Do you believe in meritocracy? Do you believe that the society in which we live provides everyone the same chance to do well? Do you think Education serves everyone and is fair?
And this saddens me, it is inherently wrong and no teacher wants this. However we don’t live in an equal society. There are still inequalities between the genders and between the social classes. I teach sociology and we often discuss whether Education is fair and it is fair to say that the conclusion is often no. Those that believe Education is fair argue that the system benefits everyone, that children all get the opportunity to attend their local comprehensive school where they will be served well. That all the children share resources from the teachers through to the library and sporting facilities. It is open access for all and all have the same opportunity, therefore if you put in you will achieve. Whilst that may be true once inside the school perimeter teachers are only to well aware that it is not an open playing field.
There exists private schools, grammar schools and comprehensives that are far from the same. Much depends on location. Schools know that some of our students haven’t eaten breakfast before school. We know some live in cramped conditions, we know some live in homes where poverty is rife. I have taught children that don’t even have their own bed.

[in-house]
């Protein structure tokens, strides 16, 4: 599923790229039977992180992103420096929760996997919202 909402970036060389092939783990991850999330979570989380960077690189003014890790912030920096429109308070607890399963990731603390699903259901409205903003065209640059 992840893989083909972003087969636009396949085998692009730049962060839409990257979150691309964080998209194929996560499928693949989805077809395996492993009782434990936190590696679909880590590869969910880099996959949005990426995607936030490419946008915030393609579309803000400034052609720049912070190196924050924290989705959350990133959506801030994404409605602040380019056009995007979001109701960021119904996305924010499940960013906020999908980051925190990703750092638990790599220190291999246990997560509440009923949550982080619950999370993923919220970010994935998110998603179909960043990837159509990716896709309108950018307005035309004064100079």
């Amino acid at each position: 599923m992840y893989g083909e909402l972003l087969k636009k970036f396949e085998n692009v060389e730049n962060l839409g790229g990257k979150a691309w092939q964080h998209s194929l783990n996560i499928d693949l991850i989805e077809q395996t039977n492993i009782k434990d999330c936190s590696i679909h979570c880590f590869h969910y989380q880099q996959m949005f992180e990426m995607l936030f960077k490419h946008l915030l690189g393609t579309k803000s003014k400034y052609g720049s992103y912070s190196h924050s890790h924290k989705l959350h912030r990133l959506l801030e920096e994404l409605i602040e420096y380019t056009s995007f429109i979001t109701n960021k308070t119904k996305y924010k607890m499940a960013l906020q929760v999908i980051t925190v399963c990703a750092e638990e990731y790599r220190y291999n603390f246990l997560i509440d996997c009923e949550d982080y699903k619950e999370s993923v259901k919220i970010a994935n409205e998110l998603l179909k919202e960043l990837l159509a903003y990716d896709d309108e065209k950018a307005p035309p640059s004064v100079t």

Poverty is currently one of the biggest causes of concern. Children that have a limited income and come from the poorest families are given a pupil premium and this will be used try and bridge that gap. However more still needs to be done. And you can make a difference.
Save the children are launching a new campaign today in which they are looking recruit 20,000 change makers in the next four years. These change makers (people like me and you) can really make a difference.
Did you know:
• Many poor children in the UK today start school already behind their better-off peers – through no fault of their own.
• Last year, 1 in 4 poor children left primary school without basic skills in reading and writing.